Dataset: HBSC-2005/06, ed.1.0



The HBSC research network is an international alliance of researchers that collaborate on the cross-national survey of school students: Health Behaviour in School-aged Children (HBSC). The HBSC collects data every four years on 11-, 13- and 15-year-old boys' and girls' health and well-being, social environments and health behaviours. These years mark a period of increased autonomy that can influence how their health and health-related behaviours develop. The research venture dates back to 1982, when researchers from England, Finland and Norway agreed to develop and implement a shared research protocol to survey school children. By 1983 the HBSC study was adopted by the WHO Regional Office for Europe as a collaborative study. HBSC now includes 43 countries and regions across Europe and North America. This research collaboration brings in individuals with a wide range of expertise in areas such as clinical medicine, epidemiology, human biology, paediatrics, pedagogy, psychology, public health, public policy, and sociology. The approach to study development has therefore involved cross-fertilization of a range of perspectives. As such, the HBSC study is the product of topic-focused groups that collaborate to develop the conceptual foundations of the study, identify research questions, decide the methods and measurements to be employed, and work on data analyses and the dissemination of findings.

What do we research?
Behaviours established during adolescence can continue into adulthood, affecting issues such as mental health, the development of health complaints, tobacco use, diet, physical activity levels, and alcohol use. HBSC focuses on understanding young people's health in their social context - where they live, at school, with family and friends. Researchers in the HBSC network are interested in understanding how these factors, individually and together, influence young people's health as they move from childhood into young adulthood.
The international standard questionnaire produced for every survey cycle enables the collection of common data across all participating countries and thus enables the quantification of patterns of key health behaviours, health indicators and contextual variables. These data allow cross-national comparisons to be made and, with successive surveys, trend data is gathered and may be examined at both the national and cross-national level. The international network is organized around an interlinked series of focus and topic groups related to the following areas:

· Body image
· Bullying and fighting
· Eating behaviours
· Health complaints
· Injuries
· Life satisfaction
· Obesity
· Oral health
· Physical activity and sedentary behaviour
· Relationships: Family and Peers
· School environment
· Self-rated health
· Sexual behaviour
· Socioeconomic environment
· Substance use: Alcohol, Tobacco and Cannabis
· Weight reduction behaviour
· How can you use our findings and expertise?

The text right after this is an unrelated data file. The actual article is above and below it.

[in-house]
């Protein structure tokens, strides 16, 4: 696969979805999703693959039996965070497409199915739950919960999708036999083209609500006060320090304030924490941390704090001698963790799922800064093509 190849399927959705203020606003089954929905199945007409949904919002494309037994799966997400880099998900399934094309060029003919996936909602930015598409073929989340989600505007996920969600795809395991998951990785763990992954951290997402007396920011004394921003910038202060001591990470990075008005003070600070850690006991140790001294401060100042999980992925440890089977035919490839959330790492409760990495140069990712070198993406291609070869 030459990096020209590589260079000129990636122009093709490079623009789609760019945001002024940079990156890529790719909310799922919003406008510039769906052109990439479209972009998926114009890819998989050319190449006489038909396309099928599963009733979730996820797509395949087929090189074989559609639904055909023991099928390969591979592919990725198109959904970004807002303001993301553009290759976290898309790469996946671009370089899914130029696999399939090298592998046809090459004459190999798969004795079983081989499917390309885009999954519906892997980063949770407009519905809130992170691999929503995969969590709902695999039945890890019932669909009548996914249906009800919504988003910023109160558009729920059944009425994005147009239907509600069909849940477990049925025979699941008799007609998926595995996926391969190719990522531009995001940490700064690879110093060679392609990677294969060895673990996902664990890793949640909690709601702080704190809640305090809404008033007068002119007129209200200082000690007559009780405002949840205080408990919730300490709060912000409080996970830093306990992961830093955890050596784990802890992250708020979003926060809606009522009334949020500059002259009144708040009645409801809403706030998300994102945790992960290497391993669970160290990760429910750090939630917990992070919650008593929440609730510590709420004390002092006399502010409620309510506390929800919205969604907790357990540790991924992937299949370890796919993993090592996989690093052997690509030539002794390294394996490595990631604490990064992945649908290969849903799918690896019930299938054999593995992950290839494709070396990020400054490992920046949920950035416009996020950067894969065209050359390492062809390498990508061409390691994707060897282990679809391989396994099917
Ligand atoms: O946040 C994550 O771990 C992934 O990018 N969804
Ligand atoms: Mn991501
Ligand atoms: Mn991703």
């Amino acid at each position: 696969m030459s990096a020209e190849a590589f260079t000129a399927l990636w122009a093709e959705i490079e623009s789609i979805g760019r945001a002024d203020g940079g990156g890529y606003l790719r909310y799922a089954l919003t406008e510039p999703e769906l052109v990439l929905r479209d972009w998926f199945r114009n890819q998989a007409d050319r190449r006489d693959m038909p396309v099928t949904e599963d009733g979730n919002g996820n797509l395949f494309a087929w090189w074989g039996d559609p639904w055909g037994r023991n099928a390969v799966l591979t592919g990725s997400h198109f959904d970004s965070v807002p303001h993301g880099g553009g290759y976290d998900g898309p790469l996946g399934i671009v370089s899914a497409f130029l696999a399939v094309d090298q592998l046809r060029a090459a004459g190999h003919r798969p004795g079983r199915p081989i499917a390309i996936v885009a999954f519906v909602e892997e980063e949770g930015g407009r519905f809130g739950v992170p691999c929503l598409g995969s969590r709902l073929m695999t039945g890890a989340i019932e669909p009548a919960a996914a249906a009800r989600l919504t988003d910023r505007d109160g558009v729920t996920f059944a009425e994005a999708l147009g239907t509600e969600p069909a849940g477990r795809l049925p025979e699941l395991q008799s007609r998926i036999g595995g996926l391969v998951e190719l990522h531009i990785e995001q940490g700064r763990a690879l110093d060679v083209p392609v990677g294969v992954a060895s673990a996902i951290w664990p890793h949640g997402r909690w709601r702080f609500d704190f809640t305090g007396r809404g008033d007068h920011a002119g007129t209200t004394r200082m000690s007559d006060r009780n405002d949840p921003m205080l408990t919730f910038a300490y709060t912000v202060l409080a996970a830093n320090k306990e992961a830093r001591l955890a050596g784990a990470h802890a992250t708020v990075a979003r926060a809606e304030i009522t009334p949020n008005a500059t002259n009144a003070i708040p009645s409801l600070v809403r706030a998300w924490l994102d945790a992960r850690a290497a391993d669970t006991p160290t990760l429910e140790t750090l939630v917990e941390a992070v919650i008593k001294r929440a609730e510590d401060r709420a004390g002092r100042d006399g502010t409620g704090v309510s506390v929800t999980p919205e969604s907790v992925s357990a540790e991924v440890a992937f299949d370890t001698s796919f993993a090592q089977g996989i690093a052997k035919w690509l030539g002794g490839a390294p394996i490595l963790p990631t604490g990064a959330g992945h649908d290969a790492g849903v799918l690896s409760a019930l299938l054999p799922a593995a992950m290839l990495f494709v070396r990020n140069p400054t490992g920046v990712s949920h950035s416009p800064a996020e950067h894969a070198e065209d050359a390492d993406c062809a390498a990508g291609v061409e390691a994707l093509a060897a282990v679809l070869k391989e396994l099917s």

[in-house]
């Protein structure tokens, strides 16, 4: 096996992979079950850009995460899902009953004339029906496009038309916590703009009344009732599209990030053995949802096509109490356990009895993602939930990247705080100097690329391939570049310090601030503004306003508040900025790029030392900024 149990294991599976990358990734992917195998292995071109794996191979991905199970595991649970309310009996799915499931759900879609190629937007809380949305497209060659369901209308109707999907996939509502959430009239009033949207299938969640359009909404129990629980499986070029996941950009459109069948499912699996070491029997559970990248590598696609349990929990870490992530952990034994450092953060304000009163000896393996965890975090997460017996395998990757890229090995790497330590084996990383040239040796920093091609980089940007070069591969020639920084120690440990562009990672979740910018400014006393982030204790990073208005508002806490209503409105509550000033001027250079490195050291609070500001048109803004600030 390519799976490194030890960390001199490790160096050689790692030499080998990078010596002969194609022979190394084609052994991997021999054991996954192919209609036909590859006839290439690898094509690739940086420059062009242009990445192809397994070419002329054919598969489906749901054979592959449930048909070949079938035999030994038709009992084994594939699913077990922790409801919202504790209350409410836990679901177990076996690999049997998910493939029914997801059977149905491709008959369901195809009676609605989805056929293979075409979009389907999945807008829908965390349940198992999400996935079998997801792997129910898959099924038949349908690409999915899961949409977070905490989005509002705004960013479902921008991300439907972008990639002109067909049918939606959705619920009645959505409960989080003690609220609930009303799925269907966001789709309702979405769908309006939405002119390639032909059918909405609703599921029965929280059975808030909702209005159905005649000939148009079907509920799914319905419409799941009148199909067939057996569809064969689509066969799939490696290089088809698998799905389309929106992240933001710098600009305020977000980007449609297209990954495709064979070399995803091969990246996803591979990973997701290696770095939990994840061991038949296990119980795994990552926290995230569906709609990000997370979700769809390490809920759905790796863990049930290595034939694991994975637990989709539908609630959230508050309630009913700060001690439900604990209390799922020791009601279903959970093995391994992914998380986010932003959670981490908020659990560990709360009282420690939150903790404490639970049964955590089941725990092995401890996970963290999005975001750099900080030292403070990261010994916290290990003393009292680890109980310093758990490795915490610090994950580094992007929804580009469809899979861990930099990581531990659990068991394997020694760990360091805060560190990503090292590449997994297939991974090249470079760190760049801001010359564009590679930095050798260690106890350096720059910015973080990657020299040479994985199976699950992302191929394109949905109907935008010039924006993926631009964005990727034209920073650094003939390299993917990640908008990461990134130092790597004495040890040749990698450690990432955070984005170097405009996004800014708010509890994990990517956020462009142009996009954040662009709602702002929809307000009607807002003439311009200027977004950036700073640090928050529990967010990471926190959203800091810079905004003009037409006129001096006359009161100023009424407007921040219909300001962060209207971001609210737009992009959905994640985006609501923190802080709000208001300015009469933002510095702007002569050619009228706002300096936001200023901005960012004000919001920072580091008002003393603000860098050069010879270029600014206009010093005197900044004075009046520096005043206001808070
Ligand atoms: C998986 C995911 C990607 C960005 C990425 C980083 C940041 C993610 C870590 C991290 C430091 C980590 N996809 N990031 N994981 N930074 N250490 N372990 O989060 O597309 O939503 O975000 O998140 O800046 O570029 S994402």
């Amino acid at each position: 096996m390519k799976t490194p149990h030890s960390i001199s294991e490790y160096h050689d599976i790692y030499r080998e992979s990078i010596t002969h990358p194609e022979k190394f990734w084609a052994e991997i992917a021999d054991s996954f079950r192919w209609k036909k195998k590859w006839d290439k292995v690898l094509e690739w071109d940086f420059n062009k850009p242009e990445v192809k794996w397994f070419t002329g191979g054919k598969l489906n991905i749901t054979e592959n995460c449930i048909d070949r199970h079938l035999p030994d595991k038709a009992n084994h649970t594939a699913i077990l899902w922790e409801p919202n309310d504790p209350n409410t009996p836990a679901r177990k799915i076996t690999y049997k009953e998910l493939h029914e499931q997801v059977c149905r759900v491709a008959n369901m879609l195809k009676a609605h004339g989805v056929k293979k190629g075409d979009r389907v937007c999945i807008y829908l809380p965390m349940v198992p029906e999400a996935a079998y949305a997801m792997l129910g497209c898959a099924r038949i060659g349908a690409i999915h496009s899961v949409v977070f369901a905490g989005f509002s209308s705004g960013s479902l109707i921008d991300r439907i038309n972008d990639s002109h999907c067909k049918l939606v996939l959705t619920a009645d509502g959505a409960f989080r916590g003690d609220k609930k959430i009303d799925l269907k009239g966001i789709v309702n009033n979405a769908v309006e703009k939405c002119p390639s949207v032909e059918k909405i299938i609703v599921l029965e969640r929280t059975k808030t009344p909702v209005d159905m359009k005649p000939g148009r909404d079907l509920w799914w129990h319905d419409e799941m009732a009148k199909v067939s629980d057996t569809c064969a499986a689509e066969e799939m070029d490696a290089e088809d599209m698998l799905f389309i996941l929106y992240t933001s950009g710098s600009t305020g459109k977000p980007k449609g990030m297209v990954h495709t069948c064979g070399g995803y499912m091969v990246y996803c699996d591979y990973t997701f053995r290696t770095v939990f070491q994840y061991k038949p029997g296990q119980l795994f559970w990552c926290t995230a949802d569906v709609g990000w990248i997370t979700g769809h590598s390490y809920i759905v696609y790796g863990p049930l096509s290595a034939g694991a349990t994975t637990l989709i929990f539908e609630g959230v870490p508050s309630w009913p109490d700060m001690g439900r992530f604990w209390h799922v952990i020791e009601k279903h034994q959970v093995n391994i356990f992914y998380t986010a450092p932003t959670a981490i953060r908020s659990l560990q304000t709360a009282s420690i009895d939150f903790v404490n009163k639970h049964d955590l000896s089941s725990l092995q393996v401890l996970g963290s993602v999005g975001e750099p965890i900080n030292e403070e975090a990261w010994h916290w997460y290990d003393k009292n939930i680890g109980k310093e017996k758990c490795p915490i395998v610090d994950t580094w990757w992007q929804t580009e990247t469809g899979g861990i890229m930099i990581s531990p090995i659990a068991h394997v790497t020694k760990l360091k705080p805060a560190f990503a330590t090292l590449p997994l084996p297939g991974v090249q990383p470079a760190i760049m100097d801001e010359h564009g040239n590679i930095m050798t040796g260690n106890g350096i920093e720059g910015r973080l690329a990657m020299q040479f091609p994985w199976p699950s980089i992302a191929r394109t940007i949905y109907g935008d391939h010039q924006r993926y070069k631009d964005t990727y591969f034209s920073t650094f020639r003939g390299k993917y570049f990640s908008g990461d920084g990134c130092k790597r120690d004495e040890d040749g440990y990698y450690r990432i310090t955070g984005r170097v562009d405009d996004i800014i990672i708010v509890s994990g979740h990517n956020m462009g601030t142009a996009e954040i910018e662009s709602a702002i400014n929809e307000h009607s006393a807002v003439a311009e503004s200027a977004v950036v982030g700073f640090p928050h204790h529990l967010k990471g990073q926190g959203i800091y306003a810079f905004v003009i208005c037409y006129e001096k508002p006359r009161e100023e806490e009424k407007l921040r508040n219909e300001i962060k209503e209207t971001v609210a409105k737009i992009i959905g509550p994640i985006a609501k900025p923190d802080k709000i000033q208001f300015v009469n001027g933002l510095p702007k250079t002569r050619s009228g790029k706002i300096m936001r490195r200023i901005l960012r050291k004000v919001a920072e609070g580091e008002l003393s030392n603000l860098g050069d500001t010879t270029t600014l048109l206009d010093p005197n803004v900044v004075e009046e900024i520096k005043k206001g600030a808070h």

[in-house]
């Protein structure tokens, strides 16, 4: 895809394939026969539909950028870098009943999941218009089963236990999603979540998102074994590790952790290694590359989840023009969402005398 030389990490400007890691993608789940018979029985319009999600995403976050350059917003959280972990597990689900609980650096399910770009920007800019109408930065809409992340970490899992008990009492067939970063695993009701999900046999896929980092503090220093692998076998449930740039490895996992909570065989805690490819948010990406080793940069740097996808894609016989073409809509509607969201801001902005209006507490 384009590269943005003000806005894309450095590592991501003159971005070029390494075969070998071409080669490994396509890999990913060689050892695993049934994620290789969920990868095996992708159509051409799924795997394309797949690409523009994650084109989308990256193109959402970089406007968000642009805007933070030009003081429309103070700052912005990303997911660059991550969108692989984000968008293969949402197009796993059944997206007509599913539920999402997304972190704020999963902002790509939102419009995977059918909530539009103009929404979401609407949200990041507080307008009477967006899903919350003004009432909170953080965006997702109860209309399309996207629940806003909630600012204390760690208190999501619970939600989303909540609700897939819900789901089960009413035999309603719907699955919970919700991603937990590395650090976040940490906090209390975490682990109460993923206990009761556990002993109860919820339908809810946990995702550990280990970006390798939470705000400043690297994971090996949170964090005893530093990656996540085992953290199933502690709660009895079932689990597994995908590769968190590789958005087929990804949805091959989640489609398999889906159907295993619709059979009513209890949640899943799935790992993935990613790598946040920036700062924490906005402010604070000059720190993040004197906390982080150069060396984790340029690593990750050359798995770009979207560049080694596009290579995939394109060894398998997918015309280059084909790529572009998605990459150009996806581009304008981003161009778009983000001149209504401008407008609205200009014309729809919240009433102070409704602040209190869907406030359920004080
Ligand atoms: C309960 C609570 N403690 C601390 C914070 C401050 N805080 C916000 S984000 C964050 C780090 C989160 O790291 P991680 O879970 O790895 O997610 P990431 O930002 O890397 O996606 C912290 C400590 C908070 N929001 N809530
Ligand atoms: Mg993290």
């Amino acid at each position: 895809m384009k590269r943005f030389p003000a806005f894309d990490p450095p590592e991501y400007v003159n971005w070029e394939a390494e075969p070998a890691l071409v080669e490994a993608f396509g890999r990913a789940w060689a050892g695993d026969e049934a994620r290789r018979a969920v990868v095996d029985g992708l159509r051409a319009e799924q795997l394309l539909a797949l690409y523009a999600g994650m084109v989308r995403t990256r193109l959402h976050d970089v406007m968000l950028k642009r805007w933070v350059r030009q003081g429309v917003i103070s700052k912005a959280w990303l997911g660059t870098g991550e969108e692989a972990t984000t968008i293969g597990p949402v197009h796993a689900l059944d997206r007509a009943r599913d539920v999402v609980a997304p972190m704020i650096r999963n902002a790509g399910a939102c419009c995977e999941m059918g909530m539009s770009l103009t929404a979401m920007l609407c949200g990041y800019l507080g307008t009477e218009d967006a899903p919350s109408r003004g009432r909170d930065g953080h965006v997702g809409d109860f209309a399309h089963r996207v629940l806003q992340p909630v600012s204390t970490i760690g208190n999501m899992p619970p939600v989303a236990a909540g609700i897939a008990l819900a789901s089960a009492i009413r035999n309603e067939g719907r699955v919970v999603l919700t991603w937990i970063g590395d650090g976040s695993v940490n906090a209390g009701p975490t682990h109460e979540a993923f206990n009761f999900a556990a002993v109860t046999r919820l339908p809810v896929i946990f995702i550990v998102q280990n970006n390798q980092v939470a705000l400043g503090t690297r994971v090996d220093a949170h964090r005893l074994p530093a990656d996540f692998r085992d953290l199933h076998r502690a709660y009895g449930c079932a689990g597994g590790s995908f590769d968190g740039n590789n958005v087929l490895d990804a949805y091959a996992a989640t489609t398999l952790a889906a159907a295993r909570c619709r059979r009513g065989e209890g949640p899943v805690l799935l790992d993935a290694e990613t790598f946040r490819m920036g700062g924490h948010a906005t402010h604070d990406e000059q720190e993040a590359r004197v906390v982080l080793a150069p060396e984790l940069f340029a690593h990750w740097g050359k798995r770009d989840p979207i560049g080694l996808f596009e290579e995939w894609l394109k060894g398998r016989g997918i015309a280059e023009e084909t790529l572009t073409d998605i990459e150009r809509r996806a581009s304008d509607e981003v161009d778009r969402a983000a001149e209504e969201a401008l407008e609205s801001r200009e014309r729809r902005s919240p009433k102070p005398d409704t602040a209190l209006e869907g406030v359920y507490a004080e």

HBSC's findings show how young people's health changes as they move from childhood, through adolescence into adulthood. Member countries and stakeholders at national and international levels use our data to monitor young people's health, understand the social determinants of health, and determine effective health improvement interventions. Those working in child and adolescent health view HBSC as an extensive databank and repository of multidisciplinary expertise, which can: support and further their research interests, lobby for change, inform policy and practice, and monitor trends over time.

After each survey cycle most countries write a national report, and each survey cycle is also followed by an international report. The international reports and more comprehensive information can be found by following these links:

HBSC Homepage:  

International reports:

Variable Groups

Full Title

HBSC-2005/06, ed.1.0


Health Behaviour in School-Aged Children: World Health Organization Collaborative Cross-National Survey 2005/06

Identification Number


Authoring Entity

Name Affiliation
Health Behaviour in School-aged Children HBSC

Other identifications and acknowledgments

Name Affiliation Role
World Health Organization WHO Finance the internationale reports


Name Affiliation Abbreviation Role
Health Behaviour in School-aged Children HBSC


Copyright (C) 2013 Health Behaviour in School-aged Children

Funding Agency/Sponsor

Name Abbreviation Role Grant
Each member country is responsible for its own funding of the project.
Norway and Scotland has a special resposibilty in the fundings of the entire project and the open acsess solution.

Data Distributor

Name Affiliation Abbreviation
HBSC Data Management Center HBSC DMC


Name Affiliation Abbreviation


HBSC 2006 OA edition 1.0

Date: 2015-10-01


This first edition includes all countries/regions that conducted the survey in 2005/2006 and all of their relevant mandatory variables. New editions of this file may be released in the future.

Bibliographic Citation

"Health Behaviour in School-Aged Children: World Health Organization Collaborative Cross-National Survey 2005/06". Open Access ed.1.0

List of Keywords

Topic Classification

Time Period Covered

Start End Cycle
2005 2006

Date of Collection

Start End Cycle
2005-01-01 2006-12-31